The functions and scope of the committee, as defined by the Constitution, are further clarified by the practice of dividing language as a subject between two ministries, the Ministry of Human Resource Development (HRD) and the Ministry of Home Affairs . The field of action of the DRH ministry in terms of language extends to education and the promotion of cultural expression. The scope of action of the Ministry of the Interior extends to safeguarding the relations of the States with the “union”, to the protection of the linguistic rights of linguistic minorities and to the promotion of Hindi. The last of these, according to the Constitution, must be “without interference with other languages”.

Data on language decline

There are two crucial questions for the Ministry of Home Affairs and its Hindi Language Committee which must be properly understood in light of the provisions of the Constitution: “Has Hindi experienced any growth over the past seven last decades? And, if there is such growth, does it interfere with the growth of other programmed languages? »

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There is quite a story to be told using census data. In 2011, Hindi speakers made up 43.63% of the total population, with a total of 52.83 crore speakers. In 1971, the number was 20.27 crores, representing 36.99% of the total population. Between 2001 and 2011, the growth as a proportion of the population was 2.6%. The second most spoken language, Bengali, – the first is Hindi – has experienced negative growth. It was spoken by 8.30% of Indians in 1991, 8.11% in 2001 and by 8.03% in 2011. Telugu, which rose from 7.87% in 1991 to 7.19% in 2001 and 6 .70% in 2011, has a similar story to tell.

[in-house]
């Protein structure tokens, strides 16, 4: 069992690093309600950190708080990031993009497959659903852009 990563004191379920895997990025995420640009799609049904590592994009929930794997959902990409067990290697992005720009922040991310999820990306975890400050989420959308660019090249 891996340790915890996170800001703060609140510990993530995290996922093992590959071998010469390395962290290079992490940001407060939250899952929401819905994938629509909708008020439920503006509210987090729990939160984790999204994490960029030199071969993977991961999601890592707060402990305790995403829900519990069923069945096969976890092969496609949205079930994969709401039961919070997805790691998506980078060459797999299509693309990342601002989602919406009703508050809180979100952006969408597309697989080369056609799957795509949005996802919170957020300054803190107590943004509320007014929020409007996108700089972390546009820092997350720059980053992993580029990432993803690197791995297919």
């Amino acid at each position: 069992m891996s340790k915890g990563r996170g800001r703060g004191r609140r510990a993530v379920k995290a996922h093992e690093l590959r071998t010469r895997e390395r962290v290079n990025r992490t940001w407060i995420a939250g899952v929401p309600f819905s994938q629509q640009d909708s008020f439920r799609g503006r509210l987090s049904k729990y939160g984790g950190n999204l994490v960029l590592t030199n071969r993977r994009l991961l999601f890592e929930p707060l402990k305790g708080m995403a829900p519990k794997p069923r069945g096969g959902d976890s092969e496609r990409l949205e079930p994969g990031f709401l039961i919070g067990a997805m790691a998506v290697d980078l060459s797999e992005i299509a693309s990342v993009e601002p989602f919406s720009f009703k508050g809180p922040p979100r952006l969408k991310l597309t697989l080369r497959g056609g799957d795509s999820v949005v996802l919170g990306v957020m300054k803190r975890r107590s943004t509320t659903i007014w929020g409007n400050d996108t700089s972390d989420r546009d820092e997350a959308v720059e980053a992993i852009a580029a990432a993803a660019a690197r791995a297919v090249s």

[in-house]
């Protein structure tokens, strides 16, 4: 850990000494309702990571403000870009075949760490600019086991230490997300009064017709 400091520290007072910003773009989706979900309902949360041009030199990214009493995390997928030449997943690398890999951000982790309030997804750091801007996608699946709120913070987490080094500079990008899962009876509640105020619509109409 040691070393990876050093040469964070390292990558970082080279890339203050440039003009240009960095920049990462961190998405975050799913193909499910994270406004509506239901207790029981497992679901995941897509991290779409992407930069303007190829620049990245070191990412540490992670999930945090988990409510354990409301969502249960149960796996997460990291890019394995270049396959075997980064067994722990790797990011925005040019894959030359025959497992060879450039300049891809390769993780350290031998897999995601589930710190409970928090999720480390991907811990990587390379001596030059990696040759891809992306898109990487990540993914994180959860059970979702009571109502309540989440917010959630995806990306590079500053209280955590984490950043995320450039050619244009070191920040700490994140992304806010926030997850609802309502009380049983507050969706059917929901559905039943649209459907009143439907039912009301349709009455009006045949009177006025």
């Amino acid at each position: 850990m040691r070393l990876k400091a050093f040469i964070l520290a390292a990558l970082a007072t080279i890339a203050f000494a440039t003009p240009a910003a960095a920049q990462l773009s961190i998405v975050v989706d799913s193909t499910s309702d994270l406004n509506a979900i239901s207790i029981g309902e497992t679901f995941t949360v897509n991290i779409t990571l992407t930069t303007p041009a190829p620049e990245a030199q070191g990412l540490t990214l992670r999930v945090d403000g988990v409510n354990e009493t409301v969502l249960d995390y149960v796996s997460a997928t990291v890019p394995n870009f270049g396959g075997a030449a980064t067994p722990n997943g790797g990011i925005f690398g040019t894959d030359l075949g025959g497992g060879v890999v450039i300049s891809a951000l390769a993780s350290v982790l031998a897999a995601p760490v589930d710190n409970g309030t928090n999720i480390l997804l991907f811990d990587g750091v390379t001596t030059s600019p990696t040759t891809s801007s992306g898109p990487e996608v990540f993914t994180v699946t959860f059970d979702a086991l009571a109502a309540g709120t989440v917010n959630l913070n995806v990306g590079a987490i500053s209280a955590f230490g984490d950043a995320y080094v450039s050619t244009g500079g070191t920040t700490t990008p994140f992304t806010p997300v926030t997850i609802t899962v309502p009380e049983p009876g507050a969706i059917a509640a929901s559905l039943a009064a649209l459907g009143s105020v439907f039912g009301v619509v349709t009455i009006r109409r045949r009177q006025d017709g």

It is no different for Marathi either: 7.45% (1991), 6.99% (2001) and 6.86% (2011). Tamil, the country’s oldest surviving language, should have received at least some attention from the Home Ministry. But the truth is that it is no different from that of Bengali, Telugu and Marathi. Tamil recorded 6.32% of the total population in 1991, 5.91% in 2001 and 5.70% in 2011. The only major language to show decadal growth (albeit small) was Gujarati. And the only small language still predicted to show good growth was Sanskrit. The 2021 census, when conducted, will have another count of the languages ​​in the country. And for all too obvious reasons, the situation for all the Eighth Schedule languages ​​- except Hindi and Sanskrit, and possibly Gujarati – will have gotten worse. In this context, the Parliamentary Commission for the Promotion of Hindi should have been concerned about the decline of Indian languages, with the exception of Hindi, and the lack of growth of Sanskrit, which ceased to be a language alive since the ninth century.